While it is easy to assume that a disability “won’t happen to you,” the reality is that your odds of becoming disabled – and in turn, unable to work for a period of time – may be much more likely than you think.
Will You Become Disabled in Your Lifetime?
Based on statistics from the United States Center for Disease Control and Prevention (CDC), roughly one in four adults in the U.S. were considered to be disabled in 2018. While that figure might sound high, there are many potential incidents that could lead to a short- or long-term disability.
So, what are your chances of becoming disabled?
Statistically, even if you are currently young and in good health, an individual who is age 35 has about a 50% chance of becoming disabled for at least 90 days before they reach age 65. On top of that, one in seven people who are between the ages of 35 and 65 can contract a disabling condition that will last for five years or longer.
The longer your disability – and in turn, your inability to work – lasts, the more likely it is that you will face significant financial challenges. And, depending on your financial situation, you could feel the cost impact right away.
In fact, approximately one in three adults who are between the ages of 18 and 44 have had an unmet health care need within the past year, primarily due to the cost. This could be due to the reduction in income, the added expenses from their disability – or both.
Further, roughly one in four adults with disabilities in the age 45 to 64 age range did not even have a routine check-up in the past year. But forgoing even routine medical care can oftentimes make matters worse.
Learn more about just how much a disabling condition can cost you. <Link to The Cost of Becoming Disabled post>
Other Effects of Being Disabled
In addition to being costly from a financial standpoint, having a disabling condition can have other negative impacts, as well. For instance, studies show that adults who are living with a disability are more likely to:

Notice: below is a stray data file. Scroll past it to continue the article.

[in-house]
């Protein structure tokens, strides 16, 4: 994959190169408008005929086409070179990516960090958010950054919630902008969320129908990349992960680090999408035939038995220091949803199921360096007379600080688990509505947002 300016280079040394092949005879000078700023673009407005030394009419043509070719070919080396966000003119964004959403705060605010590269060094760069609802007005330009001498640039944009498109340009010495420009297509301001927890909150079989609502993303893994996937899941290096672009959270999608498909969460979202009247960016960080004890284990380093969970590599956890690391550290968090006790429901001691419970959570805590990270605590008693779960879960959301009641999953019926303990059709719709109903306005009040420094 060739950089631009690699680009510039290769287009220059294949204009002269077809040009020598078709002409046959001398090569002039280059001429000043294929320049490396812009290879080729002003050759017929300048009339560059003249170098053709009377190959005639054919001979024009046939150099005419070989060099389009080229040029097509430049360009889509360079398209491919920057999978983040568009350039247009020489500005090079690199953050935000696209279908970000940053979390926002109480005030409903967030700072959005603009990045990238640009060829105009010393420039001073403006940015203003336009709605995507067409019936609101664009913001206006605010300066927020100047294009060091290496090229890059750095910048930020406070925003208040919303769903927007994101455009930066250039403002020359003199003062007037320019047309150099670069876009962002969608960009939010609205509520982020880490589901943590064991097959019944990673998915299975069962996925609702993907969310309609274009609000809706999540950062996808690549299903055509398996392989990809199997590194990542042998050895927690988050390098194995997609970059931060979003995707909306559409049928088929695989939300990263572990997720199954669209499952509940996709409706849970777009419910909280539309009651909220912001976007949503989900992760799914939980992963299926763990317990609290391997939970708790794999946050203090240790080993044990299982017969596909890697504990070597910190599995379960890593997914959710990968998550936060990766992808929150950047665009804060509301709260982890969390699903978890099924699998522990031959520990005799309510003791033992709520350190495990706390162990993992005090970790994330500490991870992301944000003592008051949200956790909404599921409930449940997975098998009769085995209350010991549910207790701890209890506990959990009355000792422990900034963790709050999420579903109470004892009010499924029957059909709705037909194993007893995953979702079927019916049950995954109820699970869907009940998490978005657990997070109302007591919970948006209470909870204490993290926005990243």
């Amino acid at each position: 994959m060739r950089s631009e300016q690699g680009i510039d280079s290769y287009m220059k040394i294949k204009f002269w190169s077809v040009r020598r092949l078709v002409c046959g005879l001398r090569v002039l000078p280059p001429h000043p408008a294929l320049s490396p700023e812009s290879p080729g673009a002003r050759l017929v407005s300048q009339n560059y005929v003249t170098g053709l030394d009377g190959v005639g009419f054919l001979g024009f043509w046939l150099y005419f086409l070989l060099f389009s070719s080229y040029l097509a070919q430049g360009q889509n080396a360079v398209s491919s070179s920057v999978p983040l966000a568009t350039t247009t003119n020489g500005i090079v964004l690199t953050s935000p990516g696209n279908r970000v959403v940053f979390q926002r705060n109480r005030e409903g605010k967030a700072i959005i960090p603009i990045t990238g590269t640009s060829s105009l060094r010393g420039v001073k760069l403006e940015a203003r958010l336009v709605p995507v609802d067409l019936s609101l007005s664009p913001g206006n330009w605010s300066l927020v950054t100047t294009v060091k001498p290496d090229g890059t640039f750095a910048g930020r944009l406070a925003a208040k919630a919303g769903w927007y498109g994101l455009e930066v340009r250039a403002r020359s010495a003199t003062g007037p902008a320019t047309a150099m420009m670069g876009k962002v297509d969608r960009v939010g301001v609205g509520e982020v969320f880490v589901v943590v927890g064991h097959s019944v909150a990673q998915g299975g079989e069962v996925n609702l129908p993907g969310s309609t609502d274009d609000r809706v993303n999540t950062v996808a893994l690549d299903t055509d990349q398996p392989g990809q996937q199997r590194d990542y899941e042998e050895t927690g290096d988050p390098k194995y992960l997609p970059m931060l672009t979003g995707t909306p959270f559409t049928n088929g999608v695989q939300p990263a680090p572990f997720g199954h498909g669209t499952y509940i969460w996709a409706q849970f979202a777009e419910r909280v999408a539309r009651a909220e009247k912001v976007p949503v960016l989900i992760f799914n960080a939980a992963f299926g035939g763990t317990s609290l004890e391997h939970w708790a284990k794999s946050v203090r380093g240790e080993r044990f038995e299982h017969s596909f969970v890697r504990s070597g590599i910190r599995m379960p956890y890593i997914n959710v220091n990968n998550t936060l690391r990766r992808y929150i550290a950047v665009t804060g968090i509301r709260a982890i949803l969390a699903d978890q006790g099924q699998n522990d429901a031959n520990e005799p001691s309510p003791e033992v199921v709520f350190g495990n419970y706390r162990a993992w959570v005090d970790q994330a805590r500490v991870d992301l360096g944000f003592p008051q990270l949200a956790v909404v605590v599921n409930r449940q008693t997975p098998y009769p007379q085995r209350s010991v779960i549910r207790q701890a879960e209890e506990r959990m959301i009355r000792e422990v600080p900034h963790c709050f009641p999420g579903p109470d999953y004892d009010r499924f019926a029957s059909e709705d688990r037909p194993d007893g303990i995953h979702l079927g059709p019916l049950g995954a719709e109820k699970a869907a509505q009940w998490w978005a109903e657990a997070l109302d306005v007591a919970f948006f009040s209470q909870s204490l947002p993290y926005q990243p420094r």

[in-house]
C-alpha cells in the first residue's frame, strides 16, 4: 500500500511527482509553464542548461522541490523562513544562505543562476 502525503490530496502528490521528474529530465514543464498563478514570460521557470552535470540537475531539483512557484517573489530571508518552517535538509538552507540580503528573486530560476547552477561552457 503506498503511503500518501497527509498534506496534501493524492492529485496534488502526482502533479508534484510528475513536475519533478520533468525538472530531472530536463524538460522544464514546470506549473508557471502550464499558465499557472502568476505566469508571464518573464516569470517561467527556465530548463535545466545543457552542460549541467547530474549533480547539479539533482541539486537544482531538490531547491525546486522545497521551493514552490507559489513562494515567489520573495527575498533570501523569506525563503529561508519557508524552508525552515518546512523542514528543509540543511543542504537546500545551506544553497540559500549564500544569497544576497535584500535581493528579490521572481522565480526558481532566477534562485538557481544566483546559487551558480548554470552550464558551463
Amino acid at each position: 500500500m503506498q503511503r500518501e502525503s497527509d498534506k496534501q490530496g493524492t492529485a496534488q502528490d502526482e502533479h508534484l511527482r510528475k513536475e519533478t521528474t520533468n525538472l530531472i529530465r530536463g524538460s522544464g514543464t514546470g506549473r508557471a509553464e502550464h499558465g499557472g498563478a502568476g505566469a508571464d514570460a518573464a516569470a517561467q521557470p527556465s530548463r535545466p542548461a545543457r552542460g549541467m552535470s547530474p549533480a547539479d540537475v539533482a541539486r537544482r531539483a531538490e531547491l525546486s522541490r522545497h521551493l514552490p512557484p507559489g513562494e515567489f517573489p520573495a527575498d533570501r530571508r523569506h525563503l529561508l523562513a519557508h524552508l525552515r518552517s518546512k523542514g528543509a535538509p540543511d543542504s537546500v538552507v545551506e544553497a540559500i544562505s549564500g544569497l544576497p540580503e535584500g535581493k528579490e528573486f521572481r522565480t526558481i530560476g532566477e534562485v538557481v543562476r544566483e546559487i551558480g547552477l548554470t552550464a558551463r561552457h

- Be Obese – Overall, just over 26% of adults without a disability are likely to be obese. But more than 38% who have disabilities fall into the obese category.
- Smoke – Another harmful health factor – smoking – is also more common if you are disabled. In this case, more than 28% of those who are disabled are smokers, while the odds for those without a disability is less than half of that figure.
- Have Heart Disease – Heart disease is roughly three times more likely in those with disabilities than those without.
- Have Diabetes – Similarly, more than twice the number of those with disabilities, as versus without, are also apt to be diagnosed with diabetes.
The Most Common Types of Disability
Some disabling conditions can be more common that others. According to the CDC, these can include (from the most to the least common):
- Mobility – Serious difficulty with walking and / or climbing stairs
- Cognition – Serious difficulty concentrating, remembering, and / or with making decisions
- Independent Living – Difficulty doing errands alone
- Hearing – Deafness or serious difficulty with hearing
- Vision – Blindness or serious difficulty with seeing
- Self-Care – Difficulty with dressing and / or bathing
Combating the Cost of Disability
While there are some things you can do to reduce the chances of contracting a disability, oftentimes there is no way to fully prevent an unexpected injury or illness from happening. Because of that, protecting yourself financially with a disability insurance plan can provide you with a “safety net”.
Learn more about how you can obtain a disability insurance quote from a top rated provider. <Link to Quote engine>